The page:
Jihad's small family by then was among thousands of homeless refugees hoping for visas into Turkey, visas facilitated by bribe money. In scattered groups near the border, the homeless had not even the basic "amenities" of a camp for cold comfort with winter coming. Partly through donations from Adventures Abroad and its client base, some financial assistance was possible.

Jihad, Weam, and their boys Ahmed and Omar were joyfully reunited in Istanbul four months later in 2013. A happy but temporary ending for one family among millions.

Turkey is not the only country crowded with refugees from Middle East wars. Jordan, relatively stable but small in population, has absorbed almost two million Palestinians over the years, with a quarter-million still living in refugee camps. Accommodating the homeless inevitably produces its own cultural and social tensions. More recently, over 60,000 Syrian refugees have poured in to strain Jordan's limited resources. A month ago a new refugee camp opened was on this stretch of the eastern desert near Azraq.[1]

It's almost impossible for us in Canada to imagine the anxiety and despair experienced by displaced people. People displaced and families torn by incredible violence that we have never known. It's a big thing for us that we could help one family, but a tiny drop in a sea of misery.

[1] Yolande Knell, "Syrian refugees finding new dignity in Azraq camp," BBC News, Mid-East(http://www.bbc.com/news/world-middle-east-27545397 : accessed 24 May 2014).

2014 Update from Jihad:
At last I made it , I am now on the soil of Sweden. I arrived last Sunday and sought asylum in Gothenburg city. I am now in a refugee host center where I got registered. I was given an appointment for a detailed interview in September of this year after which period I would be granted permanent residence which would allow me to apply officially to get the rest of my family to Sweden. I am very happy that I can see a light in the end of the tunnel to end the situation of my dispersed family and get them united after 3 years.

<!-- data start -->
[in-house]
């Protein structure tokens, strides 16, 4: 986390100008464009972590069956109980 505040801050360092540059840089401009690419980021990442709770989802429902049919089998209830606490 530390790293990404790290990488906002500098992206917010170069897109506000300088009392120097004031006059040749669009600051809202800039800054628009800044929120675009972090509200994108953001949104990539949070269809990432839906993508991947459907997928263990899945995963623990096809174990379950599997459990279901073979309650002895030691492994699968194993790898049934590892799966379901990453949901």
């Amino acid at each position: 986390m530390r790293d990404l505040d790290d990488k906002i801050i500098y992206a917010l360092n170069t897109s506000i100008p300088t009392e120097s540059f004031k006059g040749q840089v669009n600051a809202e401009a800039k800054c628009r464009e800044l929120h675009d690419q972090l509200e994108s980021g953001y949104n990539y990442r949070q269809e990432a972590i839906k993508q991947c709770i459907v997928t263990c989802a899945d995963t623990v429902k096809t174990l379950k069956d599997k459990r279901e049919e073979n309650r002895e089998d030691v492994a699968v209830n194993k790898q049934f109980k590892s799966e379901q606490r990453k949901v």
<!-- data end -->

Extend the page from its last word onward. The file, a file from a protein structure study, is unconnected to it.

2015 Update from Jihad:
After all the struggles, pain and fear we have been through over the past 3 years we got reunited in 
Sweden. It is a period of joy and re-adjustment for us. We send our warmest wishes to you and all 
friends who gave us a hand in our difficult time. THANK YOU!

"Jordan's King Abdullah calls Canada a vital ally," 29 April 2015, The Globe and Mail (http://www.theglobeandmail.com/news/politics/king-of-jordan-key-canadian-anti-terrorism-ally-greeted-in-ottawa/article24166343/ : accessed 29 April 2015).
[Excerpt]: Jordan has absorbed 1.5 million Syrians fleeing the civil war in their country, which the king said amounts to 20 to 25 per cent of his country’s entire population.
I keep frightening Americans by saying that’s like having 65 million Canadians crossing the border in two years,” Abdullah said.

© 2014 Brenda Dougall Merriman. All rights reserved. 

No comments: